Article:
Dr. Catherine R. Rhodes
Describe your research in about 200 words.
My research interests include linguistic relativity; language diversity and cognition; epistemologies-ontologies; models of personhood; language ideologies; modernity; scale; and social identification, including around the constructs of Indigeneity and ethnicity. I conduct ethnographic research on the relationship between the production of scientific knowledge and models of personhood (including ethnic and social identification) and the role language plays in these processes in Yucatan, Mexico. I have previously conducted collaborative, ethnographic research in the US on processes of social identification in a (New) Latino Diaspora community in the mid-Atlantic. I have published on topics including scale, narrative, social identification, language standardization, language ideologies, linguistic register variation, indigenous-language lexicography, and the New Latino Diaspora and co-produced the ethnographic film Adelante.
What’s the most interesting thing you have learned from a student?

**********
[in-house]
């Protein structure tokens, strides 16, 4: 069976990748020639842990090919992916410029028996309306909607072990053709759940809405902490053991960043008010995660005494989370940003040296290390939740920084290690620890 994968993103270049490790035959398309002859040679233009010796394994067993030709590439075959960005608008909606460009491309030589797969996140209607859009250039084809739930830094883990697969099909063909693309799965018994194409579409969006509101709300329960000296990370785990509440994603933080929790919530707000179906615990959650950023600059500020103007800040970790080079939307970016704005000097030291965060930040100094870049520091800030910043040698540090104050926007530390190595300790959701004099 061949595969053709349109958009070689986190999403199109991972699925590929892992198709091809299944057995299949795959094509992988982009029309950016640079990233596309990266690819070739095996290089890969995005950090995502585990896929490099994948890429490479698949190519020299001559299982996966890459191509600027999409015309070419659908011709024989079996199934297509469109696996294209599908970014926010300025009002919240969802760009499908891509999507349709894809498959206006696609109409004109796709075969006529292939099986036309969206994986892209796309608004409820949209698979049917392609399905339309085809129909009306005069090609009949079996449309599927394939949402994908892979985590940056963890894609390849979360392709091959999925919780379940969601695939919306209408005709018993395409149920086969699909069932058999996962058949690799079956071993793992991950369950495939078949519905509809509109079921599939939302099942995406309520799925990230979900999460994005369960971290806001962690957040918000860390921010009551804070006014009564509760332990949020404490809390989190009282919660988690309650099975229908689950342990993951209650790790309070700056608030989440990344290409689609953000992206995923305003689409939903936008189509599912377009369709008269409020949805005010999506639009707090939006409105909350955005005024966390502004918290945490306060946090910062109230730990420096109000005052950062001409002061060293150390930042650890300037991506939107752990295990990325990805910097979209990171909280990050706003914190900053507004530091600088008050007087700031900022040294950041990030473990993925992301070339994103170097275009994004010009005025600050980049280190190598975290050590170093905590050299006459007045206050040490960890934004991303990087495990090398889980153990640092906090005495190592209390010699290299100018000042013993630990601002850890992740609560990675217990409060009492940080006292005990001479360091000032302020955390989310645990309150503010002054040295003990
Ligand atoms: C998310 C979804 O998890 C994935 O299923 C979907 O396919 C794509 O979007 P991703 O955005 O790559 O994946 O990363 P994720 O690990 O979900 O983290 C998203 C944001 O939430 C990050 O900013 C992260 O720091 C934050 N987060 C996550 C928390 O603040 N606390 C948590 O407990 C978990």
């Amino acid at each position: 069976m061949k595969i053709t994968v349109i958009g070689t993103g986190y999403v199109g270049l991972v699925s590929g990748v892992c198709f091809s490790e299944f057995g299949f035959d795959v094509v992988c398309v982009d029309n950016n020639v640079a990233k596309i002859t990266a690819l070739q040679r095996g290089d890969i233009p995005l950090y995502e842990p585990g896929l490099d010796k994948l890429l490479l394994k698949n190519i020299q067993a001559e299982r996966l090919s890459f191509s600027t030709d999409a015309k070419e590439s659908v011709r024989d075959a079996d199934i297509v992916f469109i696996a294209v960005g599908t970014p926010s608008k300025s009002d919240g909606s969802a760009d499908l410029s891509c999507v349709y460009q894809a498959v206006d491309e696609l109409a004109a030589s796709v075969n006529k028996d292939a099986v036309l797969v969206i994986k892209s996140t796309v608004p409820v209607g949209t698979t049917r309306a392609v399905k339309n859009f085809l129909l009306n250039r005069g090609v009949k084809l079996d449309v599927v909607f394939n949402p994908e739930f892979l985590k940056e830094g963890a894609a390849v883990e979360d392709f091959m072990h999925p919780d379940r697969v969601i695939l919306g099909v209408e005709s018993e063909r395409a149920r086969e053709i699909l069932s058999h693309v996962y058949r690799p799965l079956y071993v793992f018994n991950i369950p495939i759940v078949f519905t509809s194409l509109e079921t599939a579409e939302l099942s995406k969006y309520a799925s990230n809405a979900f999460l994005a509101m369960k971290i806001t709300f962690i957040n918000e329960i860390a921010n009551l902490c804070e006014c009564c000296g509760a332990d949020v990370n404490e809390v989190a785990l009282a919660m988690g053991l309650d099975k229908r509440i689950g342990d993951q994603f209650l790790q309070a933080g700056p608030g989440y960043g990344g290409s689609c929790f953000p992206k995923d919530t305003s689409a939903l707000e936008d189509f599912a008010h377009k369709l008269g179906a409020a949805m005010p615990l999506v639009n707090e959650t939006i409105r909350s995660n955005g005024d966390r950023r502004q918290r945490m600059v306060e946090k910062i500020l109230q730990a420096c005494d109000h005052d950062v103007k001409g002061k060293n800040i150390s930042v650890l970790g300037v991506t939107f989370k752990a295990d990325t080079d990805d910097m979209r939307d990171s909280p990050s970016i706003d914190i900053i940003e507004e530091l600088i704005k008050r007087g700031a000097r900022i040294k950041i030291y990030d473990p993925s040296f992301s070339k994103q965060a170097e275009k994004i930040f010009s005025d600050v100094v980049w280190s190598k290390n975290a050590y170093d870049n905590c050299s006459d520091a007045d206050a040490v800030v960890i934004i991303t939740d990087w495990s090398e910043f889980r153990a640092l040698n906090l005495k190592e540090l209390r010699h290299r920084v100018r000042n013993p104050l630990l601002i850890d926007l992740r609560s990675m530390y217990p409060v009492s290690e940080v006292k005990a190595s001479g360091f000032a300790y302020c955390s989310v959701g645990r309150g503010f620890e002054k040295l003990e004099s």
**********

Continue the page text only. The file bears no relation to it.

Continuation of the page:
Among the most interesting things I have learned from students is about the very praxis of learning itself. While I have studied and written about learning theories, it was not until I had the opportunity to design courses based on a particular learning theory and engage in those courses with students that I was able to fully understand learning theory in practice. By designing my courses using a socio-cultural theory of learning, I joined students in the classroom as a learner. Socio-cultural learning theory holds that learning happens in conjunction with more knowledgeable others. Through engagement in activities with others, some of whom may be more knowledgeable on a given subject than others, together learners can bridge gaps in their understanding. Thus, in my courses, I am both teacher and learner, as are the students in my courses. Thanks to the students with whom I have had the opportunity of working, I have been able to turn my theoretical knowledge of learning theories into praxis, breaking down the artificial divide between learning as theory and learning as practice.